Elytra together 0.7 times as long as wide, 1.7 times as long as pronotum. Color pale brown, with poorly delimited yellow areas along base, lateral margins, apical margins, and sometimes suture, with epipleuron and most punctures dark brown. Punctation striate, with punctures rather coarse and deeply impressed, with those within each row normally separated by a distance less than their diameters, with those in neighboring rows separated by a distance subequal to their diameters; subscutellar stria short, extending about one third length of elytron; stria 1 (first complete row) approaching suture beyond subscutellar row, uniting with stria 2 near base of apical declivity; stria 3 paralleling stria 2 and uniting with stria 8 near elytral apex; striae 3 and 4 uniting with each other on apical declivity; stria 5 uniting with stria 7 on apical declivity; stria 6 located behind humerus, poorly defined, largely confused. Interpunctural areas polished.

Ventral areas pale yellow-brown, with lateral areas of metathorax darker brown. Prothoracic hypomera polished, nearly impunctate; prosternum distinctly punctate, with punctures similar in size to those of head; anterior margin of prosternum evenly arcuate, without mesal angulation or spine; prosternum between coxae about as wide as each coxa. Mesothorax pale yellow-brown, laterally alutaceous. Metasternum shiny, deeply, coarsely, sparsely punctate; metepisterna densely pubescent. Ventral areas of abdomen alutaceous, densely punctate. Pygidium coarsely, closely punctate, with punctures somewhat smaller than those at apex of elytra. Legs pale yellow-brown; front and middle basitarsi slightly broader than those of female; tarsal claws simple. Aedeagus as in Figure 40.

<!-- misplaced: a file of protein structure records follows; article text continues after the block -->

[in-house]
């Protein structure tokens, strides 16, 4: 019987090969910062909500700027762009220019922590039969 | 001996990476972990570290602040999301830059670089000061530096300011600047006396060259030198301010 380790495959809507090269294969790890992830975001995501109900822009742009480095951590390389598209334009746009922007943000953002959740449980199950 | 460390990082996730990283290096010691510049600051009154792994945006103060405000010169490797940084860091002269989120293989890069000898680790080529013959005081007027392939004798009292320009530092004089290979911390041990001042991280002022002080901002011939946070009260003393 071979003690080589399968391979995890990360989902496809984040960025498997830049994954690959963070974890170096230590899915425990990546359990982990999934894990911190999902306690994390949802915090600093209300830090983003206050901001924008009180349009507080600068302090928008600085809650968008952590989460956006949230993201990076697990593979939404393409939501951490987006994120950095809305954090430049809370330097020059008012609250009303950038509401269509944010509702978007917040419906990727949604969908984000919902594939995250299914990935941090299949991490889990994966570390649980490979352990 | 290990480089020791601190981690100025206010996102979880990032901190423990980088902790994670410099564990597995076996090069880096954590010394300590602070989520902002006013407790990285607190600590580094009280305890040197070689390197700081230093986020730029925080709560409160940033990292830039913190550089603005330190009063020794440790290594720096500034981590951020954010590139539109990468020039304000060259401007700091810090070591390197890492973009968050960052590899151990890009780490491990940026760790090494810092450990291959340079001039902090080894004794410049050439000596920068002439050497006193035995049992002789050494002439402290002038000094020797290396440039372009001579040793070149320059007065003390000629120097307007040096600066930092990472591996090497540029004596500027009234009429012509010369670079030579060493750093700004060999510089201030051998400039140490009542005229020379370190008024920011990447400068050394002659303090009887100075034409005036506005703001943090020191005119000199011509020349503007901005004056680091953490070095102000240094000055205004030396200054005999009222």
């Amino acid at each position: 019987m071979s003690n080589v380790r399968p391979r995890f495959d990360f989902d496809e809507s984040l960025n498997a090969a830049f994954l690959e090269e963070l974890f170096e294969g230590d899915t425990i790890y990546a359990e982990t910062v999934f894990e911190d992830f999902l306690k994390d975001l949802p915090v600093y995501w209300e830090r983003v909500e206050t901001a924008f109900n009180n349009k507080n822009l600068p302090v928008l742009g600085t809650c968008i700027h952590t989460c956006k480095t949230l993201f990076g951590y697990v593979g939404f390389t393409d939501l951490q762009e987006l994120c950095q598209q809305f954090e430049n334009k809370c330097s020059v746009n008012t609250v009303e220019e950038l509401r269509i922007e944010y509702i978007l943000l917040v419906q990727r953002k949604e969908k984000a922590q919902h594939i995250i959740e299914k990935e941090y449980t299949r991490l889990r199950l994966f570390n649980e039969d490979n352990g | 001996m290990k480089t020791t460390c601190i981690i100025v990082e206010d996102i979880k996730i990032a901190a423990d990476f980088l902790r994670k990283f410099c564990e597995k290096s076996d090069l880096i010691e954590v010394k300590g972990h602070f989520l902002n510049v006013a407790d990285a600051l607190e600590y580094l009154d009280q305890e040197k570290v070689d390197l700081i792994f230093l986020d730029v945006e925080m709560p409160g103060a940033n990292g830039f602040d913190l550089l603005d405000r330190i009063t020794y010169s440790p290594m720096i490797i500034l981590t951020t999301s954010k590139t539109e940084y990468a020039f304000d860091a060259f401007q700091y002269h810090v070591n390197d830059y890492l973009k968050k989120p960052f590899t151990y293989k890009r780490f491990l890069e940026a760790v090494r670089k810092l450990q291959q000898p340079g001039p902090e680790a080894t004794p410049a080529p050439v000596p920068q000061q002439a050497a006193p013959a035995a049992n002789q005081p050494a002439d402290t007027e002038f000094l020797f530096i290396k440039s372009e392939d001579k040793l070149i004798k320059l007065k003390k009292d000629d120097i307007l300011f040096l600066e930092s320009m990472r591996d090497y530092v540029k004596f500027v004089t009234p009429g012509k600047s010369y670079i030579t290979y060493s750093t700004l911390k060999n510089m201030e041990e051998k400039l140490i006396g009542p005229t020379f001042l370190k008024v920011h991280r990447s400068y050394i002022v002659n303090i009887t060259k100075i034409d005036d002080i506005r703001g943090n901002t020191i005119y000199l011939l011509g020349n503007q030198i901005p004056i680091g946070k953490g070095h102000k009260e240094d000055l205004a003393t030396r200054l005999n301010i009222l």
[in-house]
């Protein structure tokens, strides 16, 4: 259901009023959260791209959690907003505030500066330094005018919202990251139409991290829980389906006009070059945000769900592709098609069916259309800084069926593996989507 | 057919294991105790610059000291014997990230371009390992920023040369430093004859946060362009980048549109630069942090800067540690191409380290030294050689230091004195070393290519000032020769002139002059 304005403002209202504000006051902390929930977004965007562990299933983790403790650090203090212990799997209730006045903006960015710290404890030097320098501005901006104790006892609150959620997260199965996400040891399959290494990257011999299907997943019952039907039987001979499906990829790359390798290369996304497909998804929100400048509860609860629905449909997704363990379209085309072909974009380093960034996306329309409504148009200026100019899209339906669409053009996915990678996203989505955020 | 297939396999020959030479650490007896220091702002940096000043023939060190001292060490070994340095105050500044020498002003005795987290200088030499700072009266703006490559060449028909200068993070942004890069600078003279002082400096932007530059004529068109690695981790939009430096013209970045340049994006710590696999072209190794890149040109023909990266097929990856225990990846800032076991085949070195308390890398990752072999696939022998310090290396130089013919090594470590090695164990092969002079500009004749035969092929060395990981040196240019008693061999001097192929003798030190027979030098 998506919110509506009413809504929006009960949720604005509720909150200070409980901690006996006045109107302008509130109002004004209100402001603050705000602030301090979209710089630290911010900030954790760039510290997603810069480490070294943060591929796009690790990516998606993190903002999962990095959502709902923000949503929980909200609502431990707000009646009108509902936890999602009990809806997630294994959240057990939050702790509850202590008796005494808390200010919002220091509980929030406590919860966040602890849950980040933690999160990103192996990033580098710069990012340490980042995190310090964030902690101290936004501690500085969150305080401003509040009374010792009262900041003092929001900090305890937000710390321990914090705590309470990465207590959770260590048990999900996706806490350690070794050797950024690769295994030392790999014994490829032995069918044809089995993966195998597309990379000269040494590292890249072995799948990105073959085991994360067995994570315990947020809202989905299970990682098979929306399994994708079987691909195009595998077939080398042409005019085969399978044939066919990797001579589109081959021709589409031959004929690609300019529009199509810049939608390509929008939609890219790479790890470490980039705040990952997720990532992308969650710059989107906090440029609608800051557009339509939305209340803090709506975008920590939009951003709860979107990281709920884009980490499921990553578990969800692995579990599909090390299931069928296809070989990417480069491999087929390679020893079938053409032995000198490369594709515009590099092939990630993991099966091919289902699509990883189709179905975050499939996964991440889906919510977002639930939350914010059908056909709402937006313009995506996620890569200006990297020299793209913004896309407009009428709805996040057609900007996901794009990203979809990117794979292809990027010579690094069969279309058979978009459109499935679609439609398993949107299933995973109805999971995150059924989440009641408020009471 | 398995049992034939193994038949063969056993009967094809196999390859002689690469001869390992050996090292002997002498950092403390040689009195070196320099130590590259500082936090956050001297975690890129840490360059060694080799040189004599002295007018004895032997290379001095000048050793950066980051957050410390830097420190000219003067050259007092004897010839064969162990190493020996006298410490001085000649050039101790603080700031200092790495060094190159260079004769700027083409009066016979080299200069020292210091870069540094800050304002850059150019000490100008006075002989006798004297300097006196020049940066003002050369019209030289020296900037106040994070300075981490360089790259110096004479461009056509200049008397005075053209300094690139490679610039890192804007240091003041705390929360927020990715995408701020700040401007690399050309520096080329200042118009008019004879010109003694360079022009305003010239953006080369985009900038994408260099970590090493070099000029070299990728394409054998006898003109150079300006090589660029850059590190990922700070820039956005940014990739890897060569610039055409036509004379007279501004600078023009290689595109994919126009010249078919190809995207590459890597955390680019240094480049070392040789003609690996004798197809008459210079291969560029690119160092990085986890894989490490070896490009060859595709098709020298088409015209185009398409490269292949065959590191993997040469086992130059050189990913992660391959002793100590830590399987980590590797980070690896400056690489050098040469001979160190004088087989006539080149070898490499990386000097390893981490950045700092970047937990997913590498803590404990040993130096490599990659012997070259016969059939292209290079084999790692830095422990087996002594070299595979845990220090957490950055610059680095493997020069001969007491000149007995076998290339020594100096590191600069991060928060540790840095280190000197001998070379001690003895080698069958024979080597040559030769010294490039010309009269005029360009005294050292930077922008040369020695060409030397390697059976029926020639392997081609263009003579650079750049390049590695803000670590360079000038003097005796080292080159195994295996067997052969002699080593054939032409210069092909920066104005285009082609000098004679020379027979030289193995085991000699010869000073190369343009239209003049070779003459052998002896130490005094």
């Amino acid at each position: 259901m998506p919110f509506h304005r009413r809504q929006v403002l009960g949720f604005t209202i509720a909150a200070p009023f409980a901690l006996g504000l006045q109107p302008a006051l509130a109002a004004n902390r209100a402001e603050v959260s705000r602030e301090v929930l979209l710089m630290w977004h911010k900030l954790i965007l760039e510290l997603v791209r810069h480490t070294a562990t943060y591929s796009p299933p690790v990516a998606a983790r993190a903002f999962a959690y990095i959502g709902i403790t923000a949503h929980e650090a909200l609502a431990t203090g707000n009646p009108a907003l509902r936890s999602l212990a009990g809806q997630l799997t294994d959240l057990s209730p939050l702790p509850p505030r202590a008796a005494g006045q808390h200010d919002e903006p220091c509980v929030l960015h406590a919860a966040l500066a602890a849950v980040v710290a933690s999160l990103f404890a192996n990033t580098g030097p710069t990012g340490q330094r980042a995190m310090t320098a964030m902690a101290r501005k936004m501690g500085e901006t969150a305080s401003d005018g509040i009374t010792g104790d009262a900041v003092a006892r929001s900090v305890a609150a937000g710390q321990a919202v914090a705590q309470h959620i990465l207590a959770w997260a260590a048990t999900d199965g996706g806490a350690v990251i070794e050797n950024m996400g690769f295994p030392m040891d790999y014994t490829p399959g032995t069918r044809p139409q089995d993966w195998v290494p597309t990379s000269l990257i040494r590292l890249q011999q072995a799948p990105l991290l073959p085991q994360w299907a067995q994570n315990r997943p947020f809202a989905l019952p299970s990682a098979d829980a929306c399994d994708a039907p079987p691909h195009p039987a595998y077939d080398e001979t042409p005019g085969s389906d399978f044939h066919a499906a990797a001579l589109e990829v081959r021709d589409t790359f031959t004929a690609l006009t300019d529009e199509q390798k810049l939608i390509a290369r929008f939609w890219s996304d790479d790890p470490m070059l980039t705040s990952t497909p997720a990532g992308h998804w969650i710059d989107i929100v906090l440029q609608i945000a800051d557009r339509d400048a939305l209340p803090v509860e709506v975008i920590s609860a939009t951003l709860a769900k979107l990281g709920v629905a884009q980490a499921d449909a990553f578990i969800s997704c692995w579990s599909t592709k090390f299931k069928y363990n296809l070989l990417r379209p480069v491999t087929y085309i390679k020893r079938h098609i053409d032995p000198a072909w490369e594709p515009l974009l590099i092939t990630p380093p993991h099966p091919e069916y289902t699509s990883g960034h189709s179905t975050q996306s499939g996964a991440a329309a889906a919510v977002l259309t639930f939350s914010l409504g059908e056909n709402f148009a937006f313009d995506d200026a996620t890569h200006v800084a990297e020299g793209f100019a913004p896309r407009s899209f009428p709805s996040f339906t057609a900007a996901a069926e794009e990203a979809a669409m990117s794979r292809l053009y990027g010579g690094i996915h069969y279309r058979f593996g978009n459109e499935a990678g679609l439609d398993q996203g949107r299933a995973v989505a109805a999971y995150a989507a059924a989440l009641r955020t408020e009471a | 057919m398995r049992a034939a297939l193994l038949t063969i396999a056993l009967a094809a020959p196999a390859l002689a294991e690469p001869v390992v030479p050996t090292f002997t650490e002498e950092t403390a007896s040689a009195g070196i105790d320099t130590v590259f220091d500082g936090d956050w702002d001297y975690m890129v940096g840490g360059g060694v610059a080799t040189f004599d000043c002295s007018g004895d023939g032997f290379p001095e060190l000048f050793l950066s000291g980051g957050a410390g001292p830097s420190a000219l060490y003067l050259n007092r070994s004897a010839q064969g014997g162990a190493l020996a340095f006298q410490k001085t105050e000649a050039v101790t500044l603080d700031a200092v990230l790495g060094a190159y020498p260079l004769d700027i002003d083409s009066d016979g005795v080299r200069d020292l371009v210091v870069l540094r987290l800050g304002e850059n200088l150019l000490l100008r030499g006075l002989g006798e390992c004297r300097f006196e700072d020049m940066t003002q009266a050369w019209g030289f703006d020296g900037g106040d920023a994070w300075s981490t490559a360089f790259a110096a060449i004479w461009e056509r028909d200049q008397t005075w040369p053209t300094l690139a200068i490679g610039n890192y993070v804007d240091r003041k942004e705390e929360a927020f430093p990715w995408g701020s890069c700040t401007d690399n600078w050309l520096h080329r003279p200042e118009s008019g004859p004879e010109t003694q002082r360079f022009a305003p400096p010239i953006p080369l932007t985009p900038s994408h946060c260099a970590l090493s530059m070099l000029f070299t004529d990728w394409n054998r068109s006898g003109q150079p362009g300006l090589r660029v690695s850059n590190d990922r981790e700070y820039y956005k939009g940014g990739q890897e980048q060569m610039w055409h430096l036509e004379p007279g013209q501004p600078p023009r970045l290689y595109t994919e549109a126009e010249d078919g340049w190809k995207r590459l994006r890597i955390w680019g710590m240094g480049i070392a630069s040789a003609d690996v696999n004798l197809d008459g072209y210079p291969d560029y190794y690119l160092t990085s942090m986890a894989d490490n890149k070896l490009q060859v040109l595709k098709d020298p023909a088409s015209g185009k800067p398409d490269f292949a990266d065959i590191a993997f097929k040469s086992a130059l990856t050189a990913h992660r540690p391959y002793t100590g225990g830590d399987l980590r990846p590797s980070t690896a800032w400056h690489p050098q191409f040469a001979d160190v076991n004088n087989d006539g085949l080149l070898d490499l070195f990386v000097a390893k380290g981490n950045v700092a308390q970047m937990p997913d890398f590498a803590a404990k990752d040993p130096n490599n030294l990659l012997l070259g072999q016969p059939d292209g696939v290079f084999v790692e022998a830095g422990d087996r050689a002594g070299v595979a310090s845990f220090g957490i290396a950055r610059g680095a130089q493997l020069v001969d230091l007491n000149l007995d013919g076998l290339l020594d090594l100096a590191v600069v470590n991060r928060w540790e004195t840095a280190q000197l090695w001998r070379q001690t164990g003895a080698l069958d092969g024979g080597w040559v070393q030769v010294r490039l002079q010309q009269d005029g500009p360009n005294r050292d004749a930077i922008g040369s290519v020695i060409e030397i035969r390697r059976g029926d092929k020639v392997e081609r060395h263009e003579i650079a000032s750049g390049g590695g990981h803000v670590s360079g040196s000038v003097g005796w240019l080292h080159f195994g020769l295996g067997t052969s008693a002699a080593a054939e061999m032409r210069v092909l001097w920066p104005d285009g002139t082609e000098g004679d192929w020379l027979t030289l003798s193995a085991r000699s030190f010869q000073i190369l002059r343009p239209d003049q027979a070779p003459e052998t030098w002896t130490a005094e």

Description of female. Form and appearance similar to male, but with differences as follow. Eyes dorsally separated by 0.45 times maximum width of head. Pronotum 1.5 times as wide as long, 1.9 times as wide as head across eyes, 0.6 times as wide as elytra across humeri. Elytra together 1.4 times as long as wide and 2.2-2.3 times as long as pronotum. Front and middle basitarsi slightly narrower than those of male. Terminal ventrite possessing deep fovea. Spermatheca as in Figure 48. Length 3.0- 3.5 mm; width across humeri 1.6-1.8 mm.

Material examined. Holotype: “ CAYMAN ISLANDS: Grand Cayman , Queen Elizabeth Botanical Garden , 28-V-2009 Thomas, Turnbow and Ball. Blacklight trap ” (male, FSCA)   . Paratypes: Cayman Islands , Grand Cayman , Mastic Trail, 28-V-2009, R. Turnbow (1 female, BYUC; 3 males, 1 female, RHTC)   ; Cayman Islands , Grand Cayman, Mastic Trailhead S, 20-V-2009, R. Turnbow (1 female, RHTC)   ; Cayman Islands , Grand Cayman, Queen Elizabeth Botanical Garden, 28-V-2009, Thomas, Turnbow and Ball, blacklight trap (1 male, BYUC; 3 females, FSCA)   .

Plant associations. Unknown.

Etymology. The species epithet of this taxon honors Catharine Barbara Clark, daughter of the senior author.

Comments. The West Indies are especially species-rich with regards to the genus Cryptocephalus   . Many species have already been named, and many more are yet to be described.

FSCA

Florida State Collection of Arthropods, The Museum of Entomology

R

Departamento de Geologia, Universidad de Chile